Annual house price decline at 12.4 per cent says Halifax Index

This decline means that the house price to earning ratio, which is a key measure of affordability, now stands at 5.02 (July 2008), down from its peak in July 2007 when it stood at 5.84. However with the long term average standing at about 4.0 it may signal a further decline in prices, especially as the cheap borrowing that led the index up had now dried up. By my calculations that means that prices would need to fall by about 20% from the July 2008 5.02 to get us back to the long term trend, but of course other factors such as demand may have moved the multiple upwards, in which case the downside would be smaller.

Commenting on the house price index movement, Martin Ellis, chief economist, said:"House prices declined by 1.3% in September. The overall price decrease in the three months to September was very similar to that in the previous quarter, indicating that the trend rate of decline may be beginning to stabilise.

The ongoing pressures on householders' income, combined with the reduction in the availability of mortgage finance, however, mean that market conditions will remain challenging."

Market report

Negative real earnings growth, high house prices relative to incomes and reduced mortgage availability constrain housing demand

Average earnings have increased at an insufficient pace to match the rise in retail prices over the past year, rising by 3.5% compared with a 5.0% increase in the Retail Price Index. At the same time as this decline in real earnings, significant rises in fuel and food prices - 25% and 13% higher respectively during the last 12 months - have reduced the amount of discretionary income available to households.

The resulting pinch on incomes, combined with the high level of average house prices in relation to earnings, has made it difficult for potential house purchasers to enter the market. The decline in credit availability is a further constraint on buyers. These significant pressures on housing demand are causing house prices and activity to fall.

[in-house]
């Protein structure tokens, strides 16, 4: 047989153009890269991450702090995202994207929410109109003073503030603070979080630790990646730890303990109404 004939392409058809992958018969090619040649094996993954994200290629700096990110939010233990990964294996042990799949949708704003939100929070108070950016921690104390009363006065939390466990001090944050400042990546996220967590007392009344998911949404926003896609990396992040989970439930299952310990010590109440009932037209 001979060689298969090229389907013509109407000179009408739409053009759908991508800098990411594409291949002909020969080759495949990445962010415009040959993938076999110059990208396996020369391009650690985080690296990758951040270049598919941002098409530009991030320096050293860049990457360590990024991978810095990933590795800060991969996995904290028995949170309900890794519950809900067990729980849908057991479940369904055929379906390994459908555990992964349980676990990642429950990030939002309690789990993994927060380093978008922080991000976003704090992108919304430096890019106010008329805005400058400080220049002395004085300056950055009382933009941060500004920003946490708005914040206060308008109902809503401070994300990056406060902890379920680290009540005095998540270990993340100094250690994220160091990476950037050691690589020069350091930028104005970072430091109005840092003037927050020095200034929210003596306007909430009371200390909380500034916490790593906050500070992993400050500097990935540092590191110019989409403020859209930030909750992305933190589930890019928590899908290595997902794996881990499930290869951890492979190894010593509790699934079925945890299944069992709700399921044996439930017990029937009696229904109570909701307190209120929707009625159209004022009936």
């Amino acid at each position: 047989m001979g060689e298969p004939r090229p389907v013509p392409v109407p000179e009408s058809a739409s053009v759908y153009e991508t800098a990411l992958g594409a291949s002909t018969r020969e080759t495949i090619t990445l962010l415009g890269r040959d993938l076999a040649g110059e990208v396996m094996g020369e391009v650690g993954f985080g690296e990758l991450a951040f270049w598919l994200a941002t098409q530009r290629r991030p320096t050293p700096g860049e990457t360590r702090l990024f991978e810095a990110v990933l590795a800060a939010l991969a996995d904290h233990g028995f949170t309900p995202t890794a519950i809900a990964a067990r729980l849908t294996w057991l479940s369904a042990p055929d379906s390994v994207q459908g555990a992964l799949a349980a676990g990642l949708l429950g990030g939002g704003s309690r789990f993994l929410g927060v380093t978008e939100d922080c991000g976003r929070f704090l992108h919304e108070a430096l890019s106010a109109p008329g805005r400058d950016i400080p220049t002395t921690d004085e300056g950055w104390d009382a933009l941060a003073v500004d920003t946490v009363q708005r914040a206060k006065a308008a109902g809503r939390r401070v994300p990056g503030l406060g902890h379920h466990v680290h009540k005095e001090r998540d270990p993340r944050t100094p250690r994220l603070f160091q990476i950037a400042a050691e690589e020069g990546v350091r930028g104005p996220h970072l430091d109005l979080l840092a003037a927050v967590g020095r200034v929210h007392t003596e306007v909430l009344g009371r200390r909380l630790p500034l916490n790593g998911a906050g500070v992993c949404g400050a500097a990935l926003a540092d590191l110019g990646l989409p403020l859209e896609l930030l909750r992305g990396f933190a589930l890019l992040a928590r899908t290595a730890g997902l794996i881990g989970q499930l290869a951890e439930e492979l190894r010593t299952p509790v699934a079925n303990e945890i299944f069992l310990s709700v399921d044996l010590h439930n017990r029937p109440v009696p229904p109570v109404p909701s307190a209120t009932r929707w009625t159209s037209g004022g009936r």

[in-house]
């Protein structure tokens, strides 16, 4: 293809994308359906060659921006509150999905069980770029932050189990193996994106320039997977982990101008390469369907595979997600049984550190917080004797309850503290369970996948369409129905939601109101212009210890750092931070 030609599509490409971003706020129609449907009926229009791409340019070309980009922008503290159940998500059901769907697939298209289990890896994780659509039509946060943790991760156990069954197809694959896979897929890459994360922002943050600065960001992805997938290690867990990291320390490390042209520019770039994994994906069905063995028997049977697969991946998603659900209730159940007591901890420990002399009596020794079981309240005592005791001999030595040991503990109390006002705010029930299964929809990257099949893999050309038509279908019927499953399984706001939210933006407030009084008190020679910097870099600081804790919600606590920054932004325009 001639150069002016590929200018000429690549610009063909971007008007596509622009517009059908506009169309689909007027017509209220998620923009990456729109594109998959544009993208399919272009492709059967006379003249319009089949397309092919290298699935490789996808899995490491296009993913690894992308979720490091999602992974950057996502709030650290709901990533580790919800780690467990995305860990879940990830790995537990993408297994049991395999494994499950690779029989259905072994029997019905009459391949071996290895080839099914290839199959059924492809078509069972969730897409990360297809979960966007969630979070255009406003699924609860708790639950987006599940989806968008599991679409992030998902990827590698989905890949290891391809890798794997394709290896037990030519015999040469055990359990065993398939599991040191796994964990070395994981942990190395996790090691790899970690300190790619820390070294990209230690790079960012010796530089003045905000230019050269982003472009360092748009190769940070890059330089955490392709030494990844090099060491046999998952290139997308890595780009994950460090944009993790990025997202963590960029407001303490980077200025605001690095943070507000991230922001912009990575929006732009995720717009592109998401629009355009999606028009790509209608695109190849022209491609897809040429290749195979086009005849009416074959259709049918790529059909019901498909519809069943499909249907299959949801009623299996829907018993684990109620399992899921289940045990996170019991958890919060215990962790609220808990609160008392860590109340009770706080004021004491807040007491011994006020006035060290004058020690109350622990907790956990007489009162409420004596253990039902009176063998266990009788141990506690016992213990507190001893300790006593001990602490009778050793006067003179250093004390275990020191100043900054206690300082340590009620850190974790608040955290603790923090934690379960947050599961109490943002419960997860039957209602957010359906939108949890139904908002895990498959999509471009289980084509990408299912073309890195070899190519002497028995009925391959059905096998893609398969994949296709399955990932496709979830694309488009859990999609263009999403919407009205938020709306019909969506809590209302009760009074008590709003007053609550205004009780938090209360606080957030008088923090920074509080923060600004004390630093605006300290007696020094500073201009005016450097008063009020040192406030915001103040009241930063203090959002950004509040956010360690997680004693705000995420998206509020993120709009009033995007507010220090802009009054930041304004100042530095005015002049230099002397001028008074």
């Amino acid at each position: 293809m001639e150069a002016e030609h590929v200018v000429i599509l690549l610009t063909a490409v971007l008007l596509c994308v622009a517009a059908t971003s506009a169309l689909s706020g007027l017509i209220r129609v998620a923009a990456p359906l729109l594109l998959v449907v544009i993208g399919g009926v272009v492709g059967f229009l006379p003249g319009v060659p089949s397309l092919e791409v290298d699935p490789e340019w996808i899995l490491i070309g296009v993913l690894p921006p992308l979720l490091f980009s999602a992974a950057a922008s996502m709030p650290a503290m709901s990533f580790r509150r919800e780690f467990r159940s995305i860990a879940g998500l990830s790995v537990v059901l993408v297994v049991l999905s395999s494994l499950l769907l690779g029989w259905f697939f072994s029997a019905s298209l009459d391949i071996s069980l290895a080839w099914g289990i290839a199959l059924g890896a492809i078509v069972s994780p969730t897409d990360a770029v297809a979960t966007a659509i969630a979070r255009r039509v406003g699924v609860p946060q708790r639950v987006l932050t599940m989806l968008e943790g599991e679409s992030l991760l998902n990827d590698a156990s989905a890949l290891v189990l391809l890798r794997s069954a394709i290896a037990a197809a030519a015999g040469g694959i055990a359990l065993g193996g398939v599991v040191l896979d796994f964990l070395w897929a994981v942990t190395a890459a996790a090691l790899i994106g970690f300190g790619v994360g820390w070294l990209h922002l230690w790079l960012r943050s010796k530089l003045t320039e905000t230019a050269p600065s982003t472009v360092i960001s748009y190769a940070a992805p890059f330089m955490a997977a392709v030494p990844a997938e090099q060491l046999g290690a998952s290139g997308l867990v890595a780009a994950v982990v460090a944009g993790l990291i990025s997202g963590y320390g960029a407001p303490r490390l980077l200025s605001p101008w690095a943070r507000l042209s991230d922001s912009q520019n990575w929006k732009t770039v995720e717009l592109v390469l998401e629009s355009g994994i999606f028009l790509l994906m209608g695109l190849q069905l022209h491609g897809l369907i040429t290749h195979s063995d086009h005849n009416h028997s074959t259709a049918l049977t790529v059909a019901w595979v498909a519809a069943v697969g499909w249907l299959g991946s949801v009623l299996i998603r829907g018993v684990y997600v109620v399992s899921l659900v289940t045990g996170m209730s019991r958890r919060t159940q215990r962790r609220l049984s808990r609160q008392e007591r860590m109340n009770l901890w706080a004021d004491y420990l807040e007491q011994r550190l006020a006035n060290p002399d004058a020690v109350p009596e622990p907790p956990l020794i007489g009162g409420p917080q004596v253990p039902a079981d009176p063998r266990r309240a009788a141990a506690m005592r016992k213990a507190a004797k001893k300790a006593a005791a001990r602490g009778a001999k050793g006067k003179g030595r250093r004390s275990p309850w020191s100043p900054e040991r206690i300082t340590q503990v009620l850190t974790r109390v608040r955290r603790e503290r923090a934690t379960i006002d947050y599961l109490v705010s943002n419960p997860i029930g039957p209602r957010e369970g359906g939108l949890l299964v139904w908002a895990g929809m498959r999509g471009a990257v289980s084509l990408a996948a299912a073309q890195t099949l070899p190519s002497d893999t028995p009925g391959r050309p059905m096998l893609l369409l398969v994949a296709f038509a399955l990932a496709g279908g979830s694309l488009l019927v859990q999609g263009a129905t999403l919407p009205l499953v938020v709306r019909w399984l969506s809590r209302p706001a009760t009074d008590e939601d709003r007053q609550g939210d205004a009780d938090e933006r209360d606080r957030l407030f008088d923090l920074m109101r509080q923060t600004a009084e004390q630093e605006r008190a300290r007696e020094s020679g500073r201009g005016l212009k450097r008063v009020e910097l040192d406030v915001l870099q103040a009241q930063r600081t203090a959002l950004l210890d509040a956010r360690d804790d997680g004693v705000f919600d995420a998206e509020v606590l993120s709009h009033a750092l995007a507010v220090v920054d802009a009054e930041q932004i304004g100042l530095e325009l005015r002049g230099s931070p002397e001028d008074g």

Housing market activity declines further but some signs of stabilising

The number of mortgages approved to finance house purchase was virtually unchanged in August at a seasonally adjusted 32,000 compared to 33,000 in July. Nonetheless, approvals were 70% lower than in August 2007. (Source: Bank of England)

Completed property sales in August 2008 were 47% lower than in August 2007. Newly agreed sales - i.e. not yet completed - continued to fall, but the pace of decline stabilised. (Source: RICS)

Mortgage rate paid by new borrowers has risen ...

The average mortgage rate paid by new borrowers has risen by 22 basis points over the past year from 5.88% in August 2007 to 6.10% in August 2008 despite a 75 basis points cut in Bank rate over the period. This increase reflects the significant rise in lenders' funding costs since the beginning of the financial markets crisis.

... but the rate paid by existing borrowers has fallen

The average mortgage rate paid by all borrowers (i.e. the average rate on outstanding mortgage loans), however, has fallen slightly over the same period, from 5.91% in August 2007 to 5.83% in August 2008 as those on existing tracker rates have benefited from the Bank of England rate cuts. (Source: Bank of England)

Interest rate cut will help many borrowers

The recent weakening in the economy has alleviated the MPC's inflationary concerns over the coming months sufficiently to provide the scope for yesterday's cut in Bank rate. Lower interest rates will help mortgage borrowers faced with increasing pressures on their finances and provide a valuable support to the housing market.